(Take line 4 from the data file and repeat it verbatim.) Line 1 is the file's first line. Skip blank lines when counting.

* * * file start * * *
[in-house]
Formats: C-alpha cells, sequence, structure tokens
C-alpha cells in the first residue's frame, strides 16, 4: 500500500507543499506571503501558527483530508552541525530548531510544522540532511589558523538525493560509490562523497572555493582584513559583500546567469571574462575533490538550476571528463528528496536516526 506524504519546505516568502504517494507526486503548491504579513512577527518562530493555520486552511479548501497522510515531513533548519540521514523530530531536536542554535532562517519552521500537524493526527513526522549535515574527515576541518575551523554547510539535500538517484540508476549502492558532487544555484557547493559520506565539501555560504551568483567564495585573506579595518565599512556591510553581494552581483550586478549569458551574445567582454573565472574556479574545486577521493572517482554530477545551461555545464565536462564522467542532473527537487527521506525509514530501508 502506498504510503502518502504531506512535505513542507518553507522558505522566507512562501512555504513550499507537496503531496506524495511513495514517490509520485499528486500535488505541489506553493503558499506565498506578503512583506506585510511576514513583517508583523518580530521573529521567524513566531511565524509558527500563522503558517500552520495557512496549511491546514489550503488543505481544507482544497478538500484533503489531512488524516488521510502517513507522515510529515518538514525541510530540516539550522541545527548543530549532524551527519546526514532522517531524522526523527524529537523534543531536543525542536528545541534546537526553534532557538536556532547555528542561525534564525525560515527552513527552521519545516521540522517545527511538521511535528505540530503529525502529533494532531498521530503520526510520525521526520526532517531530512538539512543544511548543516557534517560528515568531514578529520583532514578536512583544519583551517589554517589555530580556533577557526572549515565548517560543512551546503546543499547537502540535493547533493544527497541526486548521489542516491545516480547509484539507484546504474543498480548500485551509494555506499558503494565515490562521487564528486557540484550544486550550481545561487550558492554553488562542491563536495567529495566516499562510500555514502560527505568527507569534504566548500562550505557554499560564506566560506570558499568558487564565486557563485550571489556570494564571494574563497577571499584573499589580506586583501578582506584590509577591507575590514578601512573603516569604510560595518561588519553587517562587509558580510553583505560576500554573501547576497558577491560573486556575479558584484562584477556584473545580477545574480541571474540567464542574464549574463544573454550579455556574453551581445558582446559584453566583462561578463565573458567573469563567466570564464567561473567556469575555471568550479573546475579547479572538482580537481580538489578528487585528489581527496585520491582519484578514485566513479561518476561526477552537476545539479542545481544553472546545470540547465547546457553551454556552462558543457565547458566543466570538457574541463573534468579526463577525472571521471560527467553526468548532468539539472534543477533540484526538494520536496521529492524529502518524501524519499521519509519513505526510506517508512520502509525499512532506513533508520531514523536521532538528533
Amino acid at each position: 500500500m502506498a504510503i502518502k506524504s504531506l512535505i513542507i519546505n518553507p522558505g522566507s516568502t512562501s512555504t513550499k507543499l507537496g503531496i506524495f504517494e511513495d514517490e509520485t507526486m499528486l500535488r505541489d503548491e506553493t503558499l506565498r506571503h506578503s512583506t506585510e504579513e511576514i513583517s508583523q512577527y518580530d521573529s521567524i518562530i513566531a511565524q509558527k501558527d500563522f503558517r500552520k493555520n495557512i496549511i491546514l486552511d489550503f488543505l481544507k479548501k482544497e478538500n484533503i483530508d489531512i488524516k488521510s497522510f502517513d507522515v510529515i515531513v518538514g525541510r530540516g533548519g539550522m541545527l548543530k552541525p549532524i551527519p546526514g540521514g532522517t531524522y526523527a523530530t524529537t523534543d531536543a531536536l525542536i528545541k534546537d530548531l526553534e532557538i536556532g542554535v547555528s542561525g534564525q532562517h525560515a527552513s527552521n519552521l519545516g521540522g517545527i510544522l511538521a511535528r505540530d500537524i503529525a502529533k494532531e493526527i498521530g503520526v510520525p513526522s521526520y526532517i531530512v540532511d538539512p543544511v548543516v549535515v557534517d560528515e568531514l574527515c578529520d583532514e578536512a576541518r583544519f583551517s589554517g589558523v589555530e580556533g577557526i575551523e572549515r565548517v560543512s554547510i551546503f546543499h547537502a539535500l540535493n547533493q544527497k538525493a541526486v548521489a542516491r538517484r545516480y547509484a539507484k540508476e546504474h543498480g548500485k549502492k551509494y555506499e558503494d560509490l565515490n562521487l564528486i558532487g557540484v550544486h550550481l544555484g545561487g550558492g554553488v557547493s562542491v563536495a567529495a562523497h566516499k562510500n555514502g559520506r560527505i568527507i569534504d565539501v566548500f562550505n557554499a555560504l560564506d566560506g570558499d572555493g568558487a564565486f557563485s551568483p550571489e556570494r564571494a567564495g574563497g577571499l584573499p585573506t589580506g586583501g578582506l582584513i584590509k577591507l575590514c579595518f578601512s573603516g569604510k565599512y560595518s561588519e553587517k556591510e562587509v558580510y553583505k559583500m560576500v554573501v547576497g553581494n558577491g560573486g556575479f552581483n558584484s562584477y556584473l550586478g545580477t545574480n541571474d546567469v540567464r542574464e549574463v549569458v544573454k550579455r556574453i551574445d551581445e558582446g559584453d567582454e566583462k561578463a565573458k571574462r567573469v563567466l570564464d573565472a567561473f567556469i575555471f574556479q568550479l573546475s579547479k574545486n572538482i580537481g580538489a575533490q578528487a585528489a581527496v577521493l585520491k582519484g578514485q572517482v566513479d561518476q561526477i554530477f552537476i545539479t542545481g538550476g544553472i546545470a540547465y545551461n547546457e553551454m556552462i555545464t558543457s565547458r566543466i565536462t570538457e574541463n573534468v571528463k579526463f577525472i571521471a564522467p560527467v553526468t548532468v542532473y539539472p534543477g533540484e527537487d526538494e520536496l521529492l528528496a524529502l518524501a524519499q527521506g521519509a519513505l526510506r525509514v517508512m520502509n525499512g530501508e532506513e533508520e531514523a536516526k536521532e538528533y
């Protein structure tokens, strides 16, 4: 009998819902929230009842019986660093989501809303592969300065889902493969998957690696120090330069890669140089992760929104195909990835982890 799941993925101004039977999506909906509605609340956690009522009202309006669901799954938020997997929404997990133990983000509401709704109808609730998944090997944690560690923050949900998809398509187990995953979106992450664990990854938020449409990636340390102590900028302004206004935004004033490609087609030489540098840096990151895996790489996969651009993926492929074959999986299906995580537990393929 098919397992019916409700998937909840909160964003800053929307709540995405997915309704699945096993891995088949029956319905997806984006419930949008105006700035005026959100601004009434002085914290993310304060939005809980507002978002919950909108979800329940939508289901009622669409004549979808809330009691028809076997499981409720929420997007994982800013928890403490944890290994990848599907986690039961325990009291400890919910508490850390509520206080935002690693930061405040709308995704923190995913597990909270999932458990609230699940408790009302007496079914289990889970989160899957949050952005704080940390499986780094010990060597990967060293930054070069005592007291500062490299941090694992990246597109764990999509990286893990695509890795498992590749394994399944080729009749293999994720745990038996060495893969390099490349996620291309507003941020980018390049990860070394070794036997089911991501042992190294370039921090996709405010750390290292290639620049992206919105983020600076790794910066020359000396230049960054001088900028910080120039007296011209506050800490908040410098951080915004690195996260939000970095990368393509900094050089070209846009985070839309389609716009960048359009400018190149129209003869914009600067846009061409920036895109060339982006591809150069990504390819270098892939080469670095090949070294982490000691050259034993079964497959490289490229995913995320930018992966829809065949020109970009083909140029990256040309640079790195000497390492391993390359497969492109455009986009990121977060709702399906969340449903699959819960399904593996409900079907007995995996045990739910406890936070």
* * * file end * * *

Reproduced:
Amino acid at each position: 500500500m502506498a504510503i502518502k506524504s504531506l512535505i513542507i519546505n518553507p522558505g522566507s516568502t512562501s512555504t513550499k507543499l507537496g503531496i506524495f504517494e511513495d514517490e509520485t507526486m499528486l500535488r505541489d503548491e506553493t503558499l506565498r506571503h506578503s512583506t506585510e504579513e511576514i513583517s508583523q512577527y518580530d521573529s521567524i518562530i513566531a511565524q509558527k501558527d500563522f503558517r500552520k493555520n495557512i496549511i491546514l486552511d489550503f488543505l481544507k479548501k482544497e478538500n484533503i483530508d489531512i488524516k488521510s497522510f502517513d507522515v510529515i515531513v518538514g525541510r530540516g533548519g539550522m541545527l548543530k552541525p549532524i551527519p546526514g540521514g532522517t531524522y526523527a523530530t524529537t523534543d531536543a531536536l525542536i528545541k534546537d530548531l526553534e532557538i536556532g542554535v547555528s542561525g534564525q532562517h525560515a527552513s527552521n519552521l519545516g521540522g517545527i510544522l511538521a511535528r505540530d500537524i503529525a502529533k494532531e493526527i498521530g503520526v510520525p513526522s521526520y526532517i531530512v540532511d538539512p543544511v548543516v549535515v557534517d560528515e568531514l574527515c578529520d583532514e578536512a576541518r583544519f583551517s589554517g589558523v589555530e580556533g577557526i575551523e572549515r565548517v560543512s554547510i551546503f546543499h547537502a539535500l540535493n547533493q544527497k538525493a541526486v548521489a542516491r538517484r545516480y547509484a539507484k540508476e546504474h543498480g548500485k549502492k551509494y555506499e558503494d560509490l565515490n562521487l564528486i558532487g557540484v550544486h550550481l544555484g545561487g550558492g554553488v557547493s562542491v563536495a567529495a562523497h566516499k562510500n555514502g559520506r560527505i568527507i569534504d565539501v566548500f562550505n557554499a555560504l560564506d566560506g570558499d572555493g568558487a564565486f557563485s551568483p550571489e556570494r564571494a567564495g574563497g577571499l584573499p585573506t589580506g586583501g578582506l582584513i584590509k577591507l575590514c579595518f578601512s573603516g569604510k565599512y560595518s561588519e553587517k556591510e562587509v558580510y553583505k559583500m560576500v554573501v547576497g553581494n558577491g560573486g556575479f552581483n558584484s562584477y556584473l550586478g545580477t545574480n541571474d546567469v540567464r542574464e549574463v549569458v544573454k550579455r556574453i551574445d551581445e558582446g559584453d567582454e566583462k561578463a565573458k571574462r567573469v563567466l570564464d573565472a567561473f567556469i575555471f574556479q568550479l573546475s579547479k574545486n572538482i580537481g580538489a575533490q578528487a585528489a581527496v577521493l585520491k582519484g578514485q572517482v566513479d561518476q561526477i554530477f552537476i545539479t542545481g538550476g544553472i546545470a540547465y545551461n547546457e553551454m556552462i555545464t558543457s565547458r566543466i565536462t570538457e574541463n573534468v571528463k579526463f577525472i571521471a564522467p560527467v553526468t548532468v542532473y539539472p534543477g533540484e527537487d526538494e520536496l521529492l528528496a524529502l518524501a524519499q527521506g521519509a519513505l526510506r525509514v517508512m520502509n525499512g530501508e532506513e533508520e531514523a536516526k536521532e538528533y